“We’re looking for 120,000 job losses over the next three years in mining as a whole. In 1990, mining employed 1.2 million people. Today it employs around 500,000 and of course the way mines have achieved increased production with reduced labour is through mechanisation and automation,” Sharp from Adcorp told CNBC Africa on Thursday.
“So there’s a tremendous impulse to mechanise and automate in the mines. That means mining companies will approach the stock market, issue stock to raise capital for their capital investment projects, all of which is negative, I would think, for investors.”
Between the last quarter of 2012 and the first quarter of 2013 South Africa’s unemployment rate was measured at 25.2 per cent.
The International Monetary Fund’s (IMF) growth forecast for South Africa lowered to 2 per cent from 2.8 following the rand’s weakness and unrest in the country’s gold and platinum sectors.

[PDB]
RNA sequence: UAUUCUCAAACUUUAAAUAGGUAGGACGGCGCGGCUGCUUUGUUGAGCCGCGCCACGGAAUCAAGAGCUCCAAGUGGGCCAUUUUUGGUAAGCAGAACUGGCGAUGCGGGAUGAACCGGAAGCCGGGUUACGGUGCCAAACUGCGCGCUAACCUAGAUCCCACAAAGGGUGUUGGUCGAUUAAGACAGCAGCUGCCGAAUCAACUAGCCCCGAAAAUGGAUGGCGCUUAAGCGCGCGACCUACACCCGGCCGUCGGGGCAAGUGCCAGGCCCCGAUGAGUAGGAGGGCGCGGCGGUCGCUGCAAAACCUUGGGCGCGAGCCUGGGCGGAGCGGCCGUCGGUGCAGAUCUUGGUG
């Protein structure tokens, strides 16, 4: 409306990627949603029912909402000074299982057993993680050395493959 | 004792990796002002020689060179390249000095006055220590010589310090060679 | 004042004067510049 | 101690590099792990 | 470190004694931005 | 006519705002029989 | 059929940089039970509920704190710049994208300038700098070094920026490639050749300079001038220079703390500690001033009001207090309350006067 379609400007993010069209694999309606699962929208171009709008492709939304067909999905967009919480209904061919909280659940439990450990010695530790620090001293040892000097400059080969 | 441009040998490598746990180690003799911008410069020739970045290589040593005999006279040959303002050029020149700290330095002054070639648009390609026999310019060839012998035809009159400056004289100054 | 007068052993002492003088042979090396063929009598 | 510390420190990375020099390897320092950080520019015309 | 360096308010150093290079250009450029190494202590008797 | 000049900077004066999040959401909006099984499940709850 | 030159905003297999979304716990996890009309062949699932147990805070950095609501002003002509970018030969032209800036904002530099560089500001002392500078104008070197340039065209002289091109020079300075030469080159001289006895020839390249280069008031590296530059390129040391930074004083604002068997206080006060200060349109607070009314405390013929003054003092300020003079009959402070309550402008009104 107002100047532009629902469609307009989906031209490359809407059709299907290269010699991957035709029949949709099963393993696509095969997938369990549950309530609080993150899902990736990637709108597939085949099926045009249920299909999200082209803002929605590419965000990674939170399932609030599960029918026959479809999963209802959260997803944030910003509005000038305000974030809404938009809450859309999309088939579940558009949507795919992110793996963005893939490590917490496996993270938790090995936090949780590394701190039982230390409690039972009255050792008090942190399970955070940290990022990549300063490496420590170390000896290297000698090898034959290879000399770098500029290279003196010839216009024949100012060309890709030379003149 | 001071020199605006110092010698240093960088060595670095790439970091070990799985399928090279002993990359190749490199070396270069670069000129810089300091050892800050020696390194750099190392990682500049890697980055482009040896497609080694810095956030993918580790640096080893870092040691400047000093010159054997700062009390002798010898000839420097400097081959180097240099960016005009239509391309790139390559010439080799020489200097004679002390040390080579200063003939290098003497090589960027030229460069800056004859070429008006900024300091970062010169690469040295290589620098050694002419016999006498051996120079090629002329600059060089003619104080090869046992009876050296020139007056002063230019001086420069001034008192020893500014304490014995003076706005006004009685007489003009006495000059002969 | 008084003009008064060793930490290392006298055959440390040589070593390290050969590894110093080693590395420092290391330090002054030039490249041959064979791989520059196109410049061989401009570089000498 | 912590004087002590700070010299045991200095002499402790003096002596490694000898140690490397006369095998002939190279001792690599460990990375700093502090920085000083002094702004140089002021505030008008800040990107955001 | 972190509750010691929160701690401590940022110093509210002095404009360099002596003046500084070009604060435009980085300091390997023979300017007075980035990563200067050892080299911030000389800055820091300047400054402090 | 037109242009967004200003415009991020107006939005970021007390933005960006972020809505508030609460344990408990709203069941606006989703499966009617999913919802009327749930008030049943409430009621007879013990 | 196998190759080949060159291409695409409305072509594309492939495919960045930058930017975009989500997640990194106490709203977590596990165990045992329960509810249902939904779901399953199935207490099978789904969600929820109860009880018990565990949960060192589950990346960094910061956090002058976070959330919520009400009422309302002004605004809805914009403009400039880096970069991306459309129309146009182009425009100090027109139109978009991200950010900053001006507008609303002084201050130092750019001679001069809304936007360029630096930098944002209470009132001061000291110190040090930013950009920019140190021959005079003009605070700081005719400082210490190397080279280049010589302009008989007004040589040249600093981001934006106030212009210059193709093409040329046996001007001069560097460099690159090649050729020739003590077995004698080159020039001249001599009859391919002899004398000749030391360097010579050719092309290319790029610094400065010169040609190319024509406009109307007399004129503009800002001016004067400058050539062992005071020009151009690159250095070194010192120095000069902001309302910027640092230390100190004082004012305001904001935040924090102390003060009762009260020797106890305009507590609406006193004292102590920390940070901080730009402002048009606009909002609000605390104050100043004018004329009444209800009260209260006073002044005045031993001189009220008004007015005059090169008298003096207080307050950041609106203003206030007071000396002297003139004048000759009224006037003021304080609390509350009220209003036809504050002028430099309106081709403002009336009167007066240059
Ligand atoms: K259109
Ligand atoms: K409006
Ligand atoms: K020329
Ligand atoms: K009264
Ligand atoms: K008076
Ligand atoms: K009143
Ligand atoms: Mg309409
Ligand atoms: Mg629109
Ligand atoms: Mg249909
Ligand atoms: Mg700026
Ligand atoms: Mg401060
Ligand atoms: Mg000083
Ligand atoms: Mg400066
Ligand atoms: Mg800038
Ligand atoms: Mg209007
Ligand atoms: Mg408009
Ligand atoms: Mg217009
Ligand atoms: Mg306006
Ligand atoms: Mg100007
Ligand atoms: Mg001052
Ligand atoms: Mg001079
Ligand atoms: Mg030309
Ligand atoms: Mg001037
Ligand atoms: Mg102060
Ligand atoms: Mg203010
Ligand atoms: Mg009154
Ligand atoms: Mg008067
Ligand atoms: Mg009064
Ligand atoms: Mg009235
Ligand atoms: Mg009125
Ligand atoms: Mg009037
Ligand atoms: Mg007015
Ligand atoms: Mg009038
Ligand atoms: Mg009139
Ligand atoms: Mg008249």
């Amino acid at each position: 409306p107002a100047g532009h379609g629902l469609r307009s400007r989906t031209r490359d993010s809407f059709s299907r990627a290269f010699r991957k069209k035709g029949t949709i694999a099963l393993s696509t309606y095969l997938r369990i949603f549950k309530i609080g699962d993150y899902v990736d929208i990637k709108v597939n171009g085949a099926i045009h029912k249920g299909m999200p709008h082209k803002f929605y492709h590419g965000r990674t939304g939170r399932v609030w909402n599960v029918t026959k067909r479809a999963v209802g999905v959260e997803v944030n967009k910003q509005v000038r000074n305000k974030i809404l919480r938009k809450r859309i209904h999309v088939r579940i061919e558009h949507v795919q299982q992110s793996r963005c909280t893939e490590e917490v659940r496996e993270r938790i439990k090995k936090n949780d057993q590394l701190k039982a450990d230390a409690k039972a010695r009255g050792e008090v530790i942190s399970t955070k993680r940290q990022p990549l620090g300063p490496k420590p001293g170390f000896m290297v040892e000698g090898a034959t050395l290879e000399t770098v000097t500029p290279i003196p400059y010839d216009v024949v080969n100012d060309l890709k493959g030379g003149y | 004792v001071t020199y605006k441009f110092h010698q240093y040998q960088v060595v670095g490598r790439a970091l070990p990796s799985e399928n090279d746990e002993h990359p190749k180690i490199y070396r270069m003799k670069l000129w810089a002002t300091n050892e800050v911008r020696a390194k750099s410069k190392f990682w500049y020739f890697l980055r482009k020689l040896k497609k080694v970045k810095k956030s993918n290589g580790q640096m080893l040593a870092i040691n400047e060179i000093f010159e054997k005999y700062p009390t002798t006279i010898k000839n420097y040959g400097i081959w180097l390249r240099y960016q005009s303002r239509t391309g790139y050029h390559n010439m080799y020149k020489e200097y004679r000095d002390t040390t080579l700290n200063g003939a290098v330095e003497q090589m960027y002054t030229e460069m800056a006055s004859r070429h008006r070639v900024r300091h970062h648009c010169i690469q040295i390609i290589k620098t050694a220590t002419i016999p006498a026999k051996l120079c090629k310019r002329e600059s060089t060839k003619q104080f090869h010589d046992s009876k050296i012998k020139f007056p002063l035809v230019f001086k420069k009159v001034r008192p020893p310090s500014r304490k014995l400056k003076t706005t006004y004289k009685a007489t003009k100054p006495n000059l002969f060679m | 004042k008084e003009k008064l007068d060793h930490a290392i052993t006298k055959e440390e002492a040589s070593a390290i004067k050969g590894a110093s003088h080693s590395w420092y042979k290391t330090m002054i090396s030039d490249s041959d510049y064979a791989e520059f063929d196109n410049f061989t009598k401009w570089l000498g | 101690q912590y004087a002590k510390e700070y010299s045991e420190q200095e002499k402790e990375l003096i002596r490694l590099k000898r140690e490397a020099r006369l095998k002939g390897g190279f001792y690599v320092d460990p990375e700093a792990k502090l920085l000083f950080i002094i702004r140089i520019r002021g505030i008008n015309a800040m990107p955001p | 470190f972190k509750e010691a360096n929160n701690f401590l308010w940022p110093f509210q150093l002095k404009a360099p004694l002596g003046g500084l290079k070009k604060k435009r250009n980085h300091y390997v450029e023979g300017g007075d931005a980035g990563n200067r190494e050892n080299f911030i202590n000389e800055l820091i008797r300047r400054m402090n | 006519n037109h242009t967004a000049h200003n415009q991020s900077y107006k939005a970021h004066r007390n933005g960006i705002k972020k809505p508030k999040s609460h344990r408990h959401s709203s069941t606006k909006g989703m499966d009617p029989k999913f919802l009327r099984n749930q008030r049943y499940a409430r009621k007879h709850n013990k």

The unionisation rates in mining are now at 80 per cent of the workforce. As union membership becomes more saturated, it gives rise to inter-union rivalries.
“What’s happening is that unions have taken over managerial prerogatives in the mining sector. So certain aspects of mining are now run by trade unions and not by management,” added Sharp.
He added that a number of today’s mine managers are also unable to manage labour relations, for reasons that go back to labour laws agreed in 1995. Part of the reason for the labour unrest today is therefore because of a collapse of managerial capacity in the public sector.
“What is needed is to cut back on union membership in the mining sector through a pact with unions, maybe have a new institutional arrangement where unions don’t represent mines collectively but we have individual workplace unions,” said Sharp.
“There are many innovative structures from around the world that can give rise to labour peace without compromising union membership.”